Photography goes digital in big way at Newport

Newport High School has gone digital, trading in darkrooms for printers and film for state-of-the-art technology. The AP Digital Photography class has since gone on to become a thriving program that fosters a blend of creativity and technology.

Newport High students Kaya Mills and Neil Baunsgard stand with their instructor Andrew Foti in front of the photography exhibit at the cafe in the Bellevue Arts Museum.

Newport High students Kaya Mills and Neil Baunsgard stand with their instructor Andrew Foti in front of the photography exhibit at the cafe in the Bellevue Arts Museum.

Newport High School has gone digital, trading in darkrooms for printers and film for state-of-the-art technology. The AP Digital Photography class has since gone on to become a thriving program that fosters a blend of creativity and technology.

“This year has been wonderful,” said AP Digital Photography instructor Andrew Foti said. “We are in a new building, a new lab and we have new machines. We have state-of-the-art technology and the latest software, new lights and new cameras.”

Enrollment has reflected the change, jumping from 25 students this year to the 60 who are signed up for the coming school year.

“One of the measures of success for students, teachers, and schools is how many students sign up for any one AP program,” Foti said.

Foti implemented the AP Digital Photography class in collaboration with the school’s principal, Bethany Spinler and assistant principal, Horst Momber.

A sampling of photographs from the AP Digital Photography class can be viewed as part of the current Cafe Exhibit at the Bellevue Arts Museum and is appropriately titled, The World through Youthful Lenses. The photographs will be on display through Sept. 29.

Three years ago, Foti decided it was time for a change of pace, quit his job, and stepped into the role of digital photography instructor at Newport.

“I wanted to give back to society and I couldn’t think of anything more important than giving back to young children,” Foti explained. “Art is a wonderful way to appreciate your surroundings and technology is key. The more technical you are the easier it is for you to find a job. I wanted to help children connect to art and be hirable in the future.”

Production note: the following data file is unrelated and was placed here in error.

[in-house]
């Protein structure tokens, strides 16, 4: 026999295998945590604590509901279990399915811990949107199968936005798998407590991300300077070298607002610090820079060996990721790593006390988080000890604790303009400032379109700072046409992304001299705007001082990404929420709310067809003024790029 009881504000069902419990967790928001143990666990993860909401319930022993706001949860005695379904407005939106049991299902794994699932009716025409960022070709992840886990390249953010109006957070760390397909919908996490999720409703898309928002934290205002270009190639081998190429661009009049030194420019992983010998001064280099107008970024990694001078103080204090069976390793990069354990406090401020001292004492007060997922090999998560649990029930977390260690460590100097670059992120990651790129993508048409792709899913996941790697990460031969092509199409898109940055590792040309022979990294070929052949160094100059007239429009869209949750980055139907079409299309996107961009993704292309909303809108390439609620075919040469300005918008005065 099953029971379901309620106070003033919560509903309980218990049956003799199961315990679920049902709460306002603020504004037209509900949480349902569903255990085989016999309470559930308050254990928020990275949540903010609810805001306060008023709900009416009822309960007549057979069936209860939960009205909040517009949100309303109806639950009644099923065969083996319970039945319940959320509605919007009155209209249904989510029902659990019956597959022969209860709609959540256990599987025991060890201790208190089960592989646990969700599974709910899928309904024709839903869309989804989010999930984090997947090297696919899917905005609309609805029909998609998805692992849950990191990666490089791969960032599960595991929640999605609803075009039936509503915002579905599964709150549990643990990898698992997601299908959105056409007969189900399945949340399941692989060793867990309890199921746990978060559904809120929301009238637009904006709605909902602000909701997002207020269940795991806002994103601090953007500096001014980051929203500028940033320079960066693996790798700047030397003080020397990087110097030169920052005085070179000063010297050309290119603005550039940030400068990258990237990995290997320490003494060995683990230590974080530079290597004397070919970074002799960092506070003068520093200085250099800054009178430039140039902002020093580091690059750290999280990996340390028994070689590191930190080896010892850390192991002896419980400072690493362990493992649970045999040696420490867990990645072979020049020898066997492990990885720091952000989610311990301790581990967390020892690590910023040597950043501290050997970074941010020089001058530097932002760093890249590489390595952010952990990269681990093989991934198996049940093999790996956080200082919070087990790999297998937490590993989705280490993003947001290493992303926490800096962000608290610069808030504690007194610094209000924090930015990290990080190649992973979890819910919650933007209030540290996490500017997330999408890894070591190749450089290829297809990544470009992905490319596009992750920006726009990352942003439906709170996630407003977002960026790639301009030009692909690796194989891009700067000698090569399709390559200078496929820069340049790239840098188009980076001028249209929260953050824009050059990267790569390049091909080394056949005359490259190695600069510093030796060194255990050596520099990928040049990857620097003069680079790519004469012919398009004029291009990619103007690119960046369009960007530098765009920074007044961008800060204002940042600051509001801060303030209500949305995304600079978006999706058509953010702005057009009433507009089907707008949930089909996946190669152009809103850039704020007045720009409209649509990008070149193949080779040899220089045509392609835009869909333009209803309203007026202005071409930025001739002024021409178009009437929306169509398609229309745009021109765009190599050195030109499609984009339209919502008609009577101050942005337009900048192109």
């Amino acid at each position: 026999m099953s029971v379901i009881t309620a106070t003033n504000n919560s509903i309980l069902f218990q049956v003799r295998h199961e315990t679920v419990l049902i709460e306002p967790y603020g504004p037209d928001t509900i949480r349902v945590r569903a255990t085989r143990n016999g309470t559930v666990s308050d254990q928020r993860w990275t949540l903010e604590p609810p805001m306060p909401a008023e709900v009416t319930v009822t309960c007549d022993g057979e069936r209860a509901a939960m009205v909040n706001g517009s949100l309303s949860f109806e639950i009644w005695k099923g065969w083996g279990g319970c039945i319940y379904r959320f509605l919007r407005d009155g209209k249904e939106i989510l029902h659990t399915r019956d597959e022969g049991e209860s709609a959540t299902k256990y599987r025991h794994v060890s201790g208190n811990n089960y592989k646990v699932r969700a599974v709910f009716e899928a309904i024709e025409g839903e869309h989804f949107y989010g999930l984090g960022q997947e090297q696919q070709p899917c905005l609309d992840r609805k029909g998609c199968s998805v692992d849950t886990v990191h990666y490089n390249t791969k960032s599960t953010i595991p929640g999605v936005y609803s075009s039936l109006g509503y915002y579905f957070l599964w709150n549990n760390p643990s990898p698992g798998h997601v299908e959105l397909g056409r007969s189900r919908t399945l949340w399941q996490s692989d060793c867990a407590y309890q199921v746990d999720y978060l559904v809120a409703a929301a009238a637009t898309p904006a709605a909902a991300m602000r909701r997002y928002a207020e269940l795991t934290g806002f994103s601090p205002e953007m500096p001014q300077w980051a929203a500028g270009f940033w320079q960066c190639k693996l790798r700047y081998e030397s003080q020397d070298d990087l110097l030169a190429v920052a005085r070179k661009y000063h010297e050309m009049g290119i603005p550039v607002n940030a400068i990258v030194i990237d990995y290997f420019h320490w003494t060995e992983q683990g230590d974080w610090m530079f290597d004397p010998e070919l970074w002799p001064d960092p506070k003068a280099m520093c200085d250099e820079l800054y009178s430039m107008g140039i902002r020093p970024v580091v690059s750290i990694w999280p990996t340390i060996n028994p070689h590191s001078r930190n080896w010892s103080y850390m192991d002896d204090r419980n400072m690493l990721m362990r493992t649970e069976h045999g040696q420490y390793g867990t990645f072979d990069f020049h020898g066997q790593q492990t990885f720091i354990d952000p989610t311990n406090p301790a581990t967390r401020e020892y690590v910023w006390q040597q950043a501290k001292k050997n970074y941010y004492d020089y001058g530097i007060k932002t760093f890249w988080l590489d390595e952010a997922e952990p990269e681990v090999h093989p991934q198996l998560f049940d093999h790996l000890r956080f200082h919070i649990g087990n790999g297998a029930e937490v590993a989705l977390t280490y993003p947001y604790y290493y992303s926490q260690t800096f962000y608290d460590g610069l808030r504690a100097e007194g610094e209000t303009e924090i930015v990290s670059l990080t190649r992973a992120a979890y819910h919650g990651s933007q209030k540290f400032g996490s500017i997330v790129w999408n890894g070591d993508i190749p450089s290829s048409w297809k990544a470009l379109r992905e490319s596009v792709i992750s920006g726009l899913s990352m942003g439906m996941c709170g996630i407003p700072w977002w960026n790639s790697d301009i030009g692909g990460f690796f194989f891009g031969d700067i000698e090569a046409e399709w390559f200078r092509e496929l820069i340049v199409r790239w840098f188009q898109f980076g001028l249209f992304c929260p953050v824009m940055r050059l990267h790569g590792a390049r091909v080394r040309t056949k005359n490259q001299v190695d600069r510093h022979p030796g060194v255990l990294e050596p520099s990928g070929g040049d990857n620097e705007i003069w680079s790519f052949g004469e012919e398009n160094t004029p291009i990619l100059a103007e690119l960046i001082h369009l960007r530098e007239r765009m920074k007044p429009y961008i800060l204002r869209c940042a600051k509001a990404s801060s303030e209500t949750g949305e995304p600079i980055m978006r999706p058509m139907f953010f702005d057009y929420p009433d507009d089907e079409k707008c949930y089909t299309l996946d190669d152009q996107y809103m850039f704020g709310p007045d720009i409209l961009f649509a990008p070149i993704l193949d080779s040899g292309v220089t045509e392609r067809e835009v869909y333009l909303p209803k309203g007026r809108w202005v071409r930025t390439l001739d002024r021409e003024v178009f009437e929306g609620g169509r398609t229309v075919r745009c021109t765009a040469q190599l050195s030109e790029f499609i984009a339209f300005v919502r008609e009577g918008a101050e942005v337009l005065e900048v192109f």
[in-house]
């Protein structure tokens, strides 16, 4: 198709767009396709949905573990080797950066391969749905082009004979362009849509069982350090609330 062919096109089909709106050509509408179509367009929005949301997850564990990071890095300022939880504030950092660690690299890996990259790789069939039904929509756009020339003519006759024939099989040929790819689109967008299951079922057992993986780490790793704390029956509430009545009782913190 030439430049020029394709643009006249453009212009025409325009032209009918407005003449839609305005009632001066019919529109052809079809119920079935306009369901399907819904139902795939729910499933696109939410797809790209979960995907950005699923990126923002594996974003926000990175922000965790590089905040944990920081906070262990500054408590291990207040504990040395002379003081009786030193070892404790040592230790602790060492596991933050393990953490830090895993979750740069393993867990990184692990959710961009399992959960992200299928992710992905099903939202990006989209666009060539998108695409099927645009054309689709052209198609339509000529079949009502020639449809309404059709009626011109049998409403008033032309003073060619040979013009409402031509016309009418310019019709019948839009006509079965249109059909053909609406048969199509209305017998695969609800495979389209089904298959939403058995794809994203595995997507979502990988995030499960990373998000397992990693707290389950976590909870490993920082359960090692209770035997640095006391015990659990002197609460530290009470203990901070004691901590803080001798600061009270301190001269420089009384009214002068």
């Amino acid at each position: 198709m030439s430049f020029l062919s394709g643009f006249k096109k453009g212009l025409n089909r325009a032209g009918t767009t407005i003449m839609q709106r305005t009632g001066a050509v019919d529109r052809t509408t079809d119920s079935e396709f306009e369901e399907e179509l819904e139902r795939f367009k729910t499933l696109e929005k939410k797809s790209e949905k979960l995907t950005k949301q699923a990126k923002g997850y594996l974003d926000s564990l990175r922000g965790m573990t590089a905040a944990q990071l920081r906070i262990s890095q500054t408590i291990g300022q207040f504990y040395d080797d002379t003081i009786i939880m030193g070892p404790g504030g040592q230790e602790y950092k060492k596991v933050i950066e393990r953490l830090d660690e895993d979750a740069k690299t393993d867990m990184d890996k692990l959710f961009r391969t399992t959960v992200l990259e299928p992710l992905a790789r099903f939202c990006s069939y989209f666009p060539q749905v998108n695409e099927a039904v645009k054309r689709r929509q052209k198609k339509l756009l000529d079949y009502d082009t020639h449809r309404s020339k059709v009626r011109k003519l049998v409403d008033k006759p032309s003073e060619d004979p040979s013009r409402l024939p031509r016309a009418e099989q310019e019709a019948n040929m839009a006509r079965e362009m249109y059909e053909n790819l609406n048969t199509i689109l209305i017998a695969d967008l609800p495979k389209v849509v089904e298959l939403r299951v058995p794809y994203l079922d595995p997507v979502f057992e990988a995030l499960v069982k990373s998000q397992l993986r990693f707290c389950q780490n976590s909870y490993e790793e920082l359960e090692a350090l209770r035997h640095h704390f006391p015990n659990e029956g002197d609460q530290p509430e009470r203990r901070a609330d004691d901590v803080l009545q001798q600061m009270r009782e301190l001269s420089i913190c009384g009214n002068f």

Foti approached the Bellevue Arts Museum’s Education Curator, Patrick McMahon, about the concept of showcasing the students’ work. McMahon oversees the education programs at the museum including the docent program, adult education, kid and student programs, community outreach, workshops and lecture series that are held on a regular basis. After viewing several students’ photographs, McMahon worked with Foti to create an exhibit that would highlight local young talent in the community.

“Thematically, we decided to look at it as being an insight into youth photography,” McMahon explained. “Photography is a young field compared to painting, but during a short amount of time it already has sort of re-invented itself,” McMahon said. “We see that the younger people in our society are the ones who really embrace technology, so I thought it was a really good idea to parallel those two ideas – linking the young artists and the younger artistic medium and tying in the newer technology factor.”

For the exhibit, Foti selected 11 of his AP students to showcase their work. The students were given the freedom to select a print of their choice.

These kids are very tech-savvy, Foti noted.

“They learned how to do a powerpoint presentation in the fourth grade. I mean, they knew how to navigate a mouse before they knew how to read. It never surprises me how fast I can show them something and they can keep up with me.”

Neil Baunsgard’s black-and-white photograph of a thundering river at Glacier National Park hangs on the cafe wall, demonstrating some of the layering and compression techniques he learned in class.

“The distinction that I like to make, is that after you learn all the technical aspects of photography, you can change your pictures from being a snapshot to becoming more a work of art,” Baunsgard said, adding, the understanding of that distinction comes with experience and the knowledge that you pick up as you learn the art.

Prior to the exhibit, the museum held a mini reception for the students and their parents as part of the Museum’s First Free Fridays, where the first Friday of every month is free admission from 10 a.m. to 9 p.m.

“We host the receptions because they give the students an opportunity to show their work and get that extra pride element of having their art on display,” McMahon said.

Beginning in February 2009, the Museum’s cafe will feature a new exhibit every month to give more exposure to young artists.

After excelling at the AP Digital Photography class, Kaya Mills, a junior at Newport, hopes to carry on with her new found passion.

“I plan to continue with digital photography, if not as a career then definitely as a hobby,” she said. “I mean, I got a D40 for Christmas. This summer I’ve been going out and taking a lot of pictures and it’s just been so much fun.”

Lindsay Larin can be reached at llarin@reporternewspapers.com or at 425-453-4602.


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